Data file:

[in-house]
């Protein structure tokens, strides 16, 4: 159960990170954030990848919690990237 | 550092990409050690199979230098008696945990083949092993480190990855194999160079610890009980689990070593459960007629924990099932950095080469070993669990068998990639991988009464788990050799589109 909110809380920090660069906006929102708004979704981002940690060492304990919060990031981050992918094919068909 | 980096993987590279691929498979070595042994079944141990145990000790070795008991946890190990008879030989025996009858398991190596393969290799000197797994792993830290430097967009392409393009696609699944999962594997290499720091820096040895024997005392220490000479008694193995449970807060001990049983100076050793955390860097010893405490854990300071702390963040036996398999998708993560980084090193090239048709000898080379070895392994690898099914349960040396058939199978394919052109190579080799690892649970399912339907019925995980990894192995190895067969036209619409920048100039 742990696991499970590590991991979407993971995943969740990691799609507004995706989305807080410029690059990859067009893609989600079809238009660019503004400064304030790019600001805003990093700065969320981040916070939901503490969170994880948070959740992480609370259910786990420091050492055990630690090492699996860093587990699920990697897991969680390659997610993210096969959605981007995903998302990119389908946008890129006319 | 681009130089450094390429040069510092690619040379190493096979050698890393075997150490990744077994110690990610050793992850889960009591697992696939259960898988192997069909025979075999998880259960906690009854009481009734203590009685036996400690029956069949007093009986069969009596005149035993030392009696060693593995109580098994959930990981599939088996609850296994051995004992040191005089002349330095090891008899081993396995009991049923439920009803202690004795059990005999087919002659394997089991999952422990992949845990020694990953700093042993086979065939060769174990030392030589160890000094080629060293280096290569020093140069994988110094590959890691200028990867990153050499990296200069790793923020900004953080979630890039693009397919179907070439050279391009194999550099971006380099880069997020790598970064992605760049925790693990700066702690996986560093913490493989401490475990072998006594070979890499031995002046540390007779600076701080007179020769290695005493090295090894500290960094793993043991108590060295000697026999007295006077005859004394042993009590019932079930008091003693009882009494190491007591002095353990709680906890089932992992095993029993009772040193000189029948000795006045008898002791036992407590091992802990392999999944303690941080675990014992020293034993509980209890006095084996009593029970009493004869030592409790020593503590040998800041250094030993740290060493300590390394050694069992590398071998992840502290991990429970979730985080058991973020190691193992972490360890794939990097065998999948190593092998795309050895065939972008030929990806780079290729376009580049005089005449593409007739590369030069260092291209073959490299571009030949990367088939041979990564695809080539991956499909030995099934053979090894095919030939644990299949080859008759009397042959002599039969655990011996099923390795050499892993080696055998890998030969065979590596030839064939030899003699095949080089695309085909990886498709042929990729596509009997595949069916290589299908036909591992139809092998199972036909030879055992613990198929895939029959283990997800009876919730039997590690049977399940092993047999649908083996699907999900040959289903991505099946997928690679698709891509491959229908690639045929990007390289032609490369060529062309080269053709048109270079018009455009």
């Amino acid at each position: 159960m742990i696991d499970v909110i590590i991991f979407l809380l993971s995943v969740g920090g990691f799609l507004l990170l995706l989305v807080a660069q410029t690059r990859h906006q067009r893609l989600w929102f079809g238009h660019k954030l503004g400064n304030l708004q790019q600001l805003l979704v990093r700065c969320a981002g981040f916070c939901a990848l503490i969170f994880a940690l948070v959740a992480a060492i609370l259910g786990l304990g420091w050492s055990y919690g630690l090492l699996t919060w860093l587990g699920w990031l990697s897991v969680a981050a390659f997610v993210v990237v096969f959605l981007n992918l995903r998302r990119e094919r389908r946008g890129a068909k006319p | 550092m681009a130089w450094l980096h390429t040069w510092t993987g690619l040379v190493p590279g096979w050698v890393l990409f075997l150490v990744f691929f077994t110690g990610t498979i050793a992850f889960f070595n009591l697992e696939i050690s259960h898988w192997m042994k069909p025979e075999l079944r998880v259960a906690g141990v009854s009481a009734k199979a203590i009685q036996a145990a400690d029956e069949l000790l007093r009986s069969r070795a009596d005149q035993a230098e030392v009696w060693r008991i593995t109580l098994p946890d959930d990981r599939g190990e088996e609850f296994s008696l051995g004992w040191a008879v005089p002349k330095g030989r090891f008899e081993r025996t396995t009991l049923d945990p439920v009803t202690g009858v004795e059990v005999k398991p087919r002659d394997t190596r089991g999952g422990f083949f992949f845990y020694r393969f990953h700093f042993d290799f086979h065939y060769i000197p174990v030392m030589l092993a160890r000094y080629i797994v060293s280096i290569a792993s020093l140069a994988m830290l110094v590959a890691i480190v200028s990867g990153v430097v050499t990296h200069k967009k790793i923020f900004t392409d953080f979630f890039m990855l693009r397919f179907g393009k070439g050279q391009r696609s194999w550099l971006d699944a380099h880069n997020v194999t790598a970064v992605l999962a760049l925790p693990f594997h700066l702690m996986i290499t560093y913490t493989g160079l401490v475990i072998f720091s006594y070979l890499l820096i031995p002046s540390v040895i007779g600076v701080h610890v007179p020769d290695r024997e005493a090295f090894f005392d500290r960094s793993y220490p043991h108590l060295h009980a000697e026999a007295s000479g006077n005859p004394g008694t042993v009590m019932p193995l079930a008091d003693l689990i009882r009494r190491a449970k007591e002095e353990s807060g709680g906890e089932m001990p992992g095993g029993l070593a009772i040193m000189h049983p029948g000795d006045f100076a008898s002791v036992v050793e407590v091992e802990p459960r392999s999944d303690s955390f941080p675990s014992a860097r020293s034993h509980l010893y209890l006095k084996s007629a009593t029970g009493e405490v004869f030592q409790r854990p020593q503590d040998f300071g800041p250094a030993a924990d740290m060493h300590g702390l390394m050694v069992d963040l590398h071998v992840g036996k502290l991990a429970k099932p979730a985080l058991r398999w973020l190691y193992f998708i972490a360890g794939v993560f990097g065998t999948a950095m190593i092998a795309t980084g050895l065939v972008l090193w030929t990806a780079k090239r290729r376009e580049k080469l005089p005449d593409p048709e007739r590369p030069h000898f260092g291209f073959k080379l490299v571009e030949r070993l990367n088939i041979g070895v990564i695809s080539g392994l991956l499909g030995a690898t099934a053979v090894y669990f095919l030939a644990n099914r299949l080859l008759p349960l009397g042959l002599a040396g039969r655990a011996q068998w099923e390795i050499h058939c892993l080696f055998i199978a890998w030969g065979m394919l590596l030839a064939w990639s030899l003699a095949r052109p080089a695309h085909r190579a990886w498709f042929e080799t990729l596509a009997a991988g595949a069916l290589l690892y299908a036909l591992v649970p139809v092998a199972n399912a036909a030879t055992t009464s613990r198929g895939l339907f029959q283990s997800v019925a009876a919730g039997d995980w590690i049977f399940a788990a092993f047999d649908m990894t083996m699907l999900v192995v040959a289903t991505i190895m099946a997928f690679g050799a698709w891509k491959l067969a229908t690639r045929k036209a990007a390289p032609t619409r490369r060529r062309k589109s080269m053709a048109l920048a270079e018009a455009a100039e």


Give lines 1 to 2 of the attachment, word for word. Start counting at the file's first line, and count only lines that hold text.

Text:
[in-house]
């Protein structure tokens, strides 16, 4: 159960990170954030990848919690990237 | 550092990409050690199979230098008696945990083949092993480190990855194999160079610890009980689990070593459960007629924990099932950095080469070993669990068998990639991988009464788990050799589109 909110809380920090660069906006929102708004979704981002940690060492304990919060990031981050992918094919068909 | 980096993987590279691929498979070595042994079944141990145990000790070795008991946890190990008879030989025996009858398991190596393969290799000197797994792993830290430097967009392409393009696609699944999962594997290499720091820096040895024997005392220490000479008694193995449970807060001990049983100076050793955390860097010893405490854990300071702390963040036996398999998708993560980084090193090239048709000898080379070895392994690898099914349960040396058939199978394919052109190579080799690892649970399912339907019925995980990894192995190895067969036209619409920048100039 742990696991499970590590991991979407993971995943969740990691799609507004995706989305807080410029690059990859067009893609989600079809238009660019503004400064304030790019600001805003990093700065969320981040916070939901503490969170994880948070959740992480609370259910786990420091050492055990630690090492699996860093587990699920990697897991969680390659997610993210096969959605981007995903998302990119389908946008890129006319 | 681009130089450094390429040069510092690619040379190493096979050698890393075997150490990744077994110690990610050793992850889960009591697992696939259960898988192997069909025979075999998880259960906690009854009481009734203590009685036996400690029956069949007093009986069969009596005149035993030392009696060693593995109580098994959930990981599939088996609850296994051995004992040191005089002349330095090891008899081993396995009991049923439920009803202690004795059990005999087919002659394997089991999952422990992949845990020694990953700093042993086979065939060769174990030392030589160890000094080629060293280096290569020093140069994988110094590959890691200028990867990153050499990296200069790793923020900004953080979630890039693009397919179907070439050279391009194999550099971006380099880069997020790598970064992605760049925790693990700066702690996986560093913490493989401490475990072998006594070979890499031995002046540390007779600076701080007179020769290695005493090295090894500290960094793993043991108590060295000697026999007295006077005859004394042993009590019932079930008091003693009882009494190491007591002095353990709680906890089932992992095993029993009772040193000189029948000795006045008898002791036992407590091992802990392999999944303690941080675990014992020293034993509980209890006095084996009593029970009493004869030592409790020593503590040998800041250094030993740290060493300590390394050694069992590398071998992840502290991990429970979730985080058991973020190691193992972490360890794939990097065998999948190593092998795309050895065939972008030929990806780079290729376009580049005089005449593409007739590369030069260092291209073959490299571009030949990367088939041979990564695809080539991956499909030995099934053979090894095919030939644990299949080859008759009397042959002599039969655990011996099923390795050499892993080696055998890998030969065979590596030839064939030899003699095949080089695309085909990886498709042929990729596509009997595949069916290589299908036909591992139809092998199972036909030879055992613990198929895939029959283990997800009876919730039997590690049977399940092993047999649908083996699907999900040959289903991505099946997928690679698709891509491959229908690639045929990007390289032609490369060529062309080269053709048109270079018009455009």